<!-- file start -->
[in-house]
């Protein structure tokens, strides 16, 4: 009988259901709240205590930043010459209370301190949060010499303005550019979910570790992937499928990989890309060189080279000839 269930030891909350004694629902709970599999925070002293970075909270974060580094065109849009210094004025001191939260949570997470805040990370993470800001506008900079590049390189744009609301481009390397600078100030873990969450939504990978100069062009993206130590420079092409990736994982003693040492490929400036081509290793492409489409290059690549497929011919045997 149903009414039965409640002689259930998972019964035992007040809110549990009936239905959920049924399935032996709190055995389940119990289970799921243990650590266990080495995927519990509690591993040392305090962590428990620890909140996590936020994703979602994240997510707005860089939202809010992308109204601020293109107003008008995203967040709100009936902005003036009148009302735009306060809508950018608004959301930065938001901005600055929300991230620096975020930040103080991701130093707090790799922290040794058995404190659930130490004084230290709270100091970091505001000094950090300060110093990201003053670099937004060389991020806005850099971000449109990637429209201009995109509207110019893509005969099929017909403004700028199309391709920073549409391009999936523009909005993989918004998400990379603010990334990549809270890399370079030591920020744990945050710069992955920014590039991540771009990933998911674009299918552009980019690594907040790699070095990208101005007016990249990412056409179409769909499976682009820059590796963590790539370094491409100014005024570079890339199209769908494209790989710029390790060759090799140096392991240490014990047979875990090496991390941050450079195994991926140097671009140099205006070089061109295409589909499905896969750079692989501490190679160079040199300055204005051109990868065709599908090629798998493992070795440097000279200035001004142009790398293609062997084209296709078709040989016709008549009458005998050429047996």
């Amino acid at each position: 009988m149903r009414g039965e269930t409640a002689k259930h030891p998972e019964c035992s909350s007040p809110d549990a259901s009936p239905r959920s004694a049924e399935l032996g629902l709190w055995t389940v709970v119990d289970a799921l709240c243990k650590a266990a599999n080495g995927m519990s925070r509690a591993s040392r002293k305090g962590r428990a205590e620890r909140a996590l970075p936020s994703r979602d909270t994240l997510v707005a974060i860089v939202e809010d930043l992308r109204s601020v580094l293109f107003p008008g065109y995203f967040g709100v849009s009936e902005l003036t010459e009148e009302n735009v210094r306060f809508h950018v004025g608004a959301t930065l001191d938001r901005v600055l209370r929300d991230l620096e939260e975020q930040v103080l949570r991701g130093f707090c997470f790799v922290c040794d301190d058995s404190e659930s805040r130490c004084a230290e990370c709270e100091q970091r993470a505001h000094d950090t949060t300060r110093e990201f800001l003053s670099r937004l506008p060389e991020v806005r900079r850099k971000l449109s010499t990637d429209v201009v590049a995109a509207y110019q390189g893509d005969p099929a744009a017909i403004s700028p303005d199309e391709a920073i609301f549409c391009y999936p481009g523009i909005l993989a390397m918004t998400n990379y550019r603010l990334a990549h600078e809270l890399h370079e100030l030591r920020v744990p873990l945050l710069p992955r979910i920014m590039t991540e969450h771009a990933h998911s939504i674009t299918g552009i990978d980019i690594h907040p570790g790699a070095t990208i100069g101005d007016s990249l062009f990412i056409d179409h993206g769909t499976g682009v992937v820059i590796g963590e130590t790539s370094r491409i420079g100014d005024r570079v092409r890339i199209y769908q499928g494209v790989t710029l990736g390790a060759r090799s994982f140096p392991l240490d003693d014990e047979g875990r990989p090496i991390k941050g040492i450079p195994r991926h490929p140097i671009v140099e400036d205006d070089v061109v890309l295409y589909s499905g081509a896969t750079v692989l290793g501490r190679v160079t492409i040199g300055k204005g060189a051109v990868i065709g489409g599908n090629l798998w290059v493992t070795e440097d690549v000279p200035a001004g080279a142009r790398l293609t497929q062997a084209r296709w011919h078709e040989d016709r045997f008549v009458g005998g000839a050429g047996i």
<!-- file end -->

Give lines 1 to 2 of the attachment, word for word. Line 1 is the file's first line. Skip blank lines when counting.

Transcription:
[in-house]
């Protein structure tokens, strides 16, 4: 009988259901709240205590930043010459209370301190949060010499303005550019979910570790992937499928990989890309060189080279000839 269930030891909350004694629902709970599999925070002293970075909270974060580094065109849009210094004025001191939260949570997470805040990370993470800001506008900079590049390189744009609301481009390397600078100030873990969450939504990978100069062009993206130590420079092409990736994982003693040492490929400036081509290793492409489409290059690549497929011919045997 149903009414039965409640002689259930998972019964035992007040809110549990009936239905959920049924399935032996709190055995389940119990289970799921243990650590266990080495995927519990509690591993040392305090962590428990620890909140996590936020994703979602994240997510707005860089939202809010992308109204601020293109107003008008995203967040709100009936902005003036009148009302735009306060809508950018608004959301930065938001901005600055929300991230620096975020930040103080991701130093707090790799922290040794058995404190659930130490004084230290709270100091970091505001000094950090300060110093990201003053670099937004060389991020806005850099971000449109990637429209201009995109509207110019893509005969099929017909403004700028199309391709920073549409391009999936523009909005993989918004998400990379603010990334990549809270890399370079030591920020744990945050710069992955920014590039991540771009990933998911674009299918552009980019690594907040790699070095990208101005007016990249990412056409179409769909499976682009820059590796963590790539370094491409100014005024570079890339199209769908494209790989710029390790060759090799140096392991240490014990047979875990090496991390941050450079195994991926140097671009140099205006070089061109295409589909499905896969750079692989501490190679160079040199300055204005051109990868065709599908090629798998493992070795440097000279200035001004142009790398293609062997084209296709078709040989016709008549009458005998050429047996």